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Tactile Sign Language Dictionary


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The Sensory Loss dictionary focuses on tactile signs and how they are formed from conventional manual signs.  The methods used include manual, tracking, hand-on-hand, co-active, deaf-blind and touch/body signs.

In addition communication strategies including: real life objects, models, object symbols, tactile cards/books, fingerspelling, and Braille will be illustrated.


The Sensory Loss Dictionary presentation one word/sign per page. To enhance clarity and understanding each sign is accompanied by a written description that are colour code.

Signs will be presented in the following ways

  • Manual (M)
  • Hand-Under-Hand (HUH)
  • Co-active (C)
  • Touch/Body signs (B) (also called on body signing, pro-tactile and haptic)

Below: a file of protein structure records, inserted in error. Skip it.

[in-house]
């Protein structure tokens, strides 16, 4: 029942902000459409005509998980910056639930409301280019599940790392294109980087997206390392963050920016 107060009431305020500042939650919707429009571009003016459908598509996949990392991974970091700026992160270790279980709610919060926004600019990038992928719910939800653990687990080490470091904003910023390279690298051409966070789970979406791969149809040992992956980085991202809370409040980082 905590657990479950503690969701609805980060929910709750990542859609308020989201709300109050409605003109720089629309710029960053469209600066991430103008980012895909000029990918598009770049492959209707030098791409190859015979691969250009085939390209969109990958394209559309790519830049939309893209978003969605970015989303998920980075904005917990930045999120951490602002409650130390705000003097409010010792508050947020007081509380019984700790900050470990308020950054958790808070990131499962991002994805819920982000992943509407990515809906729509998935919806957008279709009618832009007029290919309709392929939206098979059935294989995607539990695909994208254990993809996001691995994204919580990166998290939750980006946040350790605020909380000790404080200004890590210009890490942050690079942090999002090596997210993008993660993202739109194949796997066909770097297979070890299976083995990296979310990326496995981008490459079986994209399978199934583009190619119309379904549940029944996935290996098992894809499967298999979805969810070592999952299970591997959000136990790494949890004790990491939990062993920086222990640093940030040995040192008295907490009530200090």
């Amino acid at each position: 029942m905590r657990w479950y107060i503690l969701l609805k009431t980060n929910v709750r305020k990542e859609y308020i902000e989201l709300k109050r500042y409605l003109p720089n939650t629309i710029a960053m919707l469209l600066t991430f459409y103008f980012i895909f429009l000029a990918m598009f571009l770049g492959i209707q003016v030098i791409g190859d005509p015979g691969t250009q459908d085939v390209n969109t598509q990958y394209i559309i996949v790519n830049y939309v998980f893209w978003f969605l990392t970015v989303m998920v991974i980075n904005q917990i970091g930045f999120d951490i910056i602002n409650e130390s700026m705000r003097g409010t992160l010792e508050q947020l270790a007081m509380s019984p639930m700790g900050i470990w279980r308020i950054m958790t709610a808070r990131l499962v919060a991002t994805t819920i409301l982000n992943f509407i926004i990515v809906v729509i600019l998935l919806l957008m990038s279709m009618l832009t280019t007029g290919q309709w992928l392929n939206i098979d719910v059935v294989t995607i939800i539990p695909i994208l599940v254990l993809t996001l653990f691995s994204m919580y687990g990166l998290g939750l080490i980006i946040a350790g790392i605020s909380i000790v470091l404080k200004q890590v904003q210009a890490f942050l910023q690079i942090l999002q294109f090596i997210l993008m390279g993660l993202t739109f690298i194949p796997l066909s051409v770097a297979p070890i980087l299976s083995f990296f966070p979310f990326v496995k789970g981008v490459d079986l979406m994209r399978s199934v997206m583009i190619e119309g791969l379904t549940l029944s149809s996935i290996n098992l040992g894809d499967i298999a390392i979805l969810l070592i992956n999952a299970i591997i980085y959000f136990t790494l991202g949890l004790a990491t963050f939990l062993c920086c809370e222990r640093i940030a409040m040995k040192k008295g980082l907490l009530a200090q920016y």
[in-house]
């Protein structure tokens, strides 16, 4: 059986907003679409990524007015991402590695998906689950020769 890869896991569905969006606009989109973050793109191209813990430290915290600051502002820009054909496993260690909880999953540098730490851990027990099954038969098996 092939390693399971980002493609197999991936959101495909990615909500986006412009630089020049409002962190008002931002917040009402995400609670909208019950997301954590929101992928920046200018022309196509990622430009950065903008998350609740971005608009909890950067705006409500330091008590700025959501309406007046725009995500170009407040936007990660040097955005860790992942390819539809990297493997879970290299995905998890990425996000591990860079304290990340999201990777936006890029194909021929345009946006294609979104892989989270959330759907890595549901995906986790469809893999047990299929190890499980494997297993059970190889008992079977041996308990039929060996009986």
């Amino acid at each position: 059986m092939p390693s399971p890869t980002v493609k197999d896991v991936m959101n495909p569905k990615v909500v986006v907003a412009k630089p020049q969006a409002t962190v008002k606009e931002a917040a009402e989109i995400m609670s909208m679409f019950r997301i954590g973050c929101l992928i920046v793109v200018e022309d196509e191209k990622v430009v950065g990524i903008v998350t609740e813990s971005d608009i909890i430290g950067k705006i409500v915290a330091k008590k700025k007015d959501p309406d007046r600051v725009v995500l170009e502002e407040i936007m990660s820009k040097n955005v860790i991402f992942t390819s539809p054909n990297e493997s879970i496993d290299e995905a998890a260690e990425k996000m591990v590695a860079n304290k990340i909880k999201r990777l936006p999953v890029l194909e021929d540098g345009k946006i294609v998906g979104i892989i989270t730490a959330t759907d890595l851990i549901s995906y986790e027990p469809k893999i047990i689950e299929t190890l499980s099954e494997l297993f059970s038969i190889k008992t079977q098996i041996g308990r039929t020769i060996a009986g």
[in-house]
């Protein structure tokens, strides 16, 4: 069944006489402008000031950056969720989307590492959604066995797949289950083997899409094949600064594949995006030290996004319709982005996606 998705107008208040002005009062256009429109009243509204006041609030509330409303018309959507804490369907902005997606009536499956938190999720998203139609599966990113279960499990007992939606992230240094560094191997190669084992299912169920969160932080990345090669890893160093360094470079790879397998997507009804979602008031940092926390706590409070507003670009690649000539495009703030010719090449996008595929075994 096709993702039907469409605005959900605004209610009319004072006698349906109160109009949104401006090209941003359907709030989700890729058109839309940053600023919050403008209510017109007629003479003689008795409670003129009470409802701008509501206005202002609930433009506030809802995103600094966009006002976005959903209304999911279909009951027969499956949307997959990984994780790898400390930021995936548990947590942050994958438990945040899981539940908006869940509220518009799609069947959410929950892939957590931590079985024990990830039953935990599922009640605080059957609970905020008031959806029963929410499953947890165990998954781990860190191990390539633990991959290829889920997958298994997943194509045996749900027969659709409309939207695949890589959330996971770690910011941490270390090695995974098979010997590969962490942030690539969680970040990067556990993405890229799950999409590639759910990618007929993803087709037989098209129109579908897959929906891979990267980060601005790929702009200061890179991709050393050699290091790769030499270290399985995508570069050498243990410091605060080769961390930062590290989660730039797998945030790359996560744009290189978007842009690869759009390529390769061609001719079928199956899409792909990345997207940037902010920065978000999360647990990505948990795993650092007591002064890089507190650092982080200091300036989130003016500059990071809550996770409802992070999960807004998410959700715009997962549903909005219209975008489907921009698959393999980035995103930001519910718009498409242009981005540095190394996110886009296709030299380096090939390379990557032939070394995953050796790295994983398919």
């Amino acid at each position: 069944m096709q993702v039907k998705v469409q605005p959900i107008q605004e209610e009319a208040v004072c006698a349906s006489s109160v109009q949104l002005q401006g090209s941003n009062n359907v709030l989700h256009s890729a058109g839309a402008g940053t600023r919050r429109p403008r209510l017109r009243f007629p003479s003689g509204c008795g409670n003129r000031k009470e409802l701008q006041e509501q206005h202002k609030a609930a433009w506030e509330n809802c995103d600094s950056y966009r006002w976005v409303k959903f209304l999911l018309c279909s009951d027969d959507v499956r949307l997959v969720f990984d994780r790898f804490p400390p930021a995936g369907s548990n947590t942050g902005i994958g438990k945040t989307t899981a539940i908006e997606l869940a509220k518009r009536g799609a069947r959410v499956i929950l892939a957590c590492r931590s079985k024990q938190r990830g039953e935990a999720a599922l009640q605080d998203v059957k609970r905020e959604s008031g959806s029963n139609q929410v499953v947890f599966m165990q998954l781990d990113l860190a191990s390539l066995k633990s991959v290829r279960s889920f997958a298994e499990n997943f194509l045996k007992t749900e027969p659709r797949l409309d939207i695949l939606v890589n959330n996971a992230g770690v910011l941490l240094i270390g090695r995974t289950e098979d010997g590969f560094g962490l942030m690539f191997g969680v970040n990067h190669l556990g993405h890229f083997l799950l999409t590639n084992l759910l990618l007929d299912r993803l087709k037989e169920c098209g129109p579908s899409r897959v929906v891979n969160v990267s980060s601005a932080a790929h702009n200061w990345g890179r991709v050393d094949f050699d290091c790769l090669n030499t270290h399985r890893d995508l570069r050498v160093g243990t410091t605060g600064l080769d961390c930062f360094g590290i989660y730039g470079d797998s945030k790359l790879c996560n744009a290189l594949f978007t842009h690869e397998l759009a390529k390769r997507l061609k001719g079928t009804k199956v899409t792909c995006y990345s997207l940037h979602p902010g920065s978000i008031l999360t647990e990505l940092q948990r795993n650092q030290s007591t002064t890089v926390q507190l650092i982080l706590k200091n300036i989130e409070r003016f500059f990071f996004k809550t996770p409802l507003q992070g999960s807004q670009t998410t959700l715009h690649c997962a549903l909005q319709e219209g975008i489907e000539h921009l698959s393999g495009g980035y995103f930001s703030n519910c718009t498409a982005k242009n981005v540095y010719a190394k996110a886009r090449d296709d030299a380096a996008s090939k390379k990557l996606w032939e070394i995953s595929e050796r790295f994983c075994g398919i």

• Deafblind signs (DB)



Signs represented are based on the manual Auslan code and noted as (AUSLAN).

Signs from Australia’s first peoples, Australian Aboriginal signs are noted as (AASL).


Where an Auslan sign is the same as a sign from another English speaking code, the codes are:

New Zealand (NZSL)

British (BSL)

American (ASL)

Hong Kong (HKSL)


Extra forms of communication use the following codes

Finger spelling (FS)

Object/Model (O)

Object symbol (OS)

Tactile card (TC)

Tactile book (TB)


Some pages provide informations on signs you can combine or activities to enhance language development.

As with all lexicons this dictionary is continually evolving, and will be constantly expanding in number of words.






 Content & Site design © Sandy A. Joint (2018) Sign photos © G Mathiesen (1998-2018)